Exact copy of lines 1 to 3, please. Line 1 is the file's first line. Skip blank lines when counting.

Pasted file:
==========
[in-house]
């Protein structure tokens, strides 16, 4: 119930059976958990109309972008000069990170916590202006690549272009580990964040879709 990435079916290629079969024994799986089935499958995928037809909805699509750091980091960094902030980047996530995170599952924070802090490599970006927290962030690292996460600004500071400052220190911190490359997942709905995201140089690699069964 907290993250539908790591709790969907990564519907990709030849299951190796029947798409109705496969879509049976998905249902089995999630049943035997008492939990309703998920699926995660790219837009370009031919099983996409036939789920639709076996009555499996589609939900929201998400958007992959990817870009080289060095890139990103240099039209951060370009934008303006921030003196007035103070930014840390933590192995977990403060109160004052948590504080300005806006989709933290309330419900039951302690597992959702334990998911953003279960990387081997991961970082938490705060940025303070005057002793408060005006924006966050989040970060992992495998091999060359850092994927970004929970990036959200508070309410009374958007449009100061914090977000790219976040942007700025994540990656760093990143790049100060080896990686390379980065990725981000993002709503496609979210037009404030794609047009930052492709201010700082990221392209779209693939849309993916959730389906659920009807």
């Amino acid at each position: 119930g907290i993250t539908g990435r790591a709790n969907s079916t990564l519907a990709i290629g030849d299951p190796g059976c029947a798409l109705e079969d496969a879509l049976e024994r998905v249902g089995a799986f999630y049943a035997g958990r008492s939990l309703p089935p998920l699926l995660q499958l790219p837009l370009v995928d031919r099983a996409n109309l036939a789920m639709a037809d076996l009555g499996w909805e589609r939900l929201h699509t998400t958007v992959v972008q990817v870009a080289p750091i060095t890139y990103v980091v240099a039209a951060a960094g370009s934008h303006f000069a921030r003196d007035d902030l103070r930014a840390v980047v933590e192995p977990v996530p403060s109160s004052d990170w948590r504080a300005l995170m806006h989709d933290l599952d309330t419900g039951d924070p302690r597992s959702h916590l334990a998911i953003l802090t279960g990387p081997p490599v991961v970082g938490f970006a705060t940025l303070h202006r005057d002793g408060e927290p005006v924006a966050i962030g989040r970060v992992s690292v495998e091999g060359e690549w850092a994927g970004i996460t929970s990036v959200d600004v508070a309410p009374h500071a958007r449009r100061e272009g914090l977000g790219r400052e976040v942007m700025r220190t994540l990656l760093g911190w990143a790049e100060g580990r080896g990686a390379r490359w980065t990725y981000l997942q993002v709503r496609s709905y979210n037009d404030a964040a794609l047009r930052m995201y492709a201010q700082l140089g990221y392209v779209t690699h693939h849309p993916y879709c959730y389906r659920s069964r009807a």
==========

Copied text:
[in-house]
């Protein structure tokens, strides 16, 4: 119930059976958990109309972008000069990170916590202006690549272009580990964040879709 990435079916290629079969024994799986089935499958995928037809909805699509750091980091960094902030980047996530995170599952924070802090490599970006927290962030690292996460600004500071400052220190911190490359997942709905995201140089690699069964 907290993250539908790591709790969907990564519907990709030849299951190796029947798409109705496969879509049976998905249902089995999630049943035997008492939990309703998920699926995660790219837009370009031919099983996409036939789920639709076996009555499996589609939900929201998400958007992959990817870009080289060095890139990103240099039209951060370009934008303006921030003196007035103070930014840390933590192995977990403060109160004052948590504080300005806006989709933290309330419900039951302690597992959702334990998911953003279960990387081997991961970082938490705060940025303070005057002793408060005006924006966050989040970060992992495998091999060359850092994927970004929970990036959200508070309410009374958007449009100061914090977000790219976040942007700025994540990656760093990143790049100060080896990686390379980065990725981000993002709503496609979210037009404030794609047009930052492709201010700082990221392209779209693939849309993916959730389906659920009807």
């Amino acid at each position: 119930g907290i993250t539908g990435r790591a709790n969907s079916t990564l519907a990709i290629g030849d299951p190796g059976c029947a798409l109705e079969d496969a879509l049976e024994r998905v249902g089995a799986f999630y049943a035997g958990r008492s939990l309703p089935p998920l699926l995660q499958l790219p837009l370009v995928d031919r099983a996409n109309l036939a789920m639709a037809d076996l009555g499996w909805e589609r939900l929201h699509t998400t958007v992959v972008q990817v870009a080289p750091i060095t890139y990103v980091v240099a039209a951060a960094g370009s934008h303006f000069a921030r003196d007035d902030l103070r930014a840390v980047v933590e192995p977990v996530p403060s109160s004052d990170w948590r504080a300005l995170m806006h989709d933290l599952d309330t419900g039951d924070p302690r597992s959702h916590l334990a998911i953003l802090t279960g990387p081997p490599v991961v970082g938490f970006a705060t940025l303070h202006r005057d002793g408060e927290p005006v924006a966050i962030g989040r970060v992992s690292v495998e091999g060359e690549w850092a994927g970004i996460t929970s990036v959200d600004v508070a309410p009374h500071a958007r449009r100061e272009g914090l977000g790219r400052e976040v942007m700025r220190t994540l990656l760093g911190w990143a790049e100060g580990r080896g990686a390379r490359w980065t990725y981000l997942q993002v709503r496609s709905y979210n037009d404030a964040a794609l047009r930052m995201y492709a201010q700082l140089g990221y392209v779209t690699h693939h849309p993916y879709c959730y389906r659920s069964r009807a």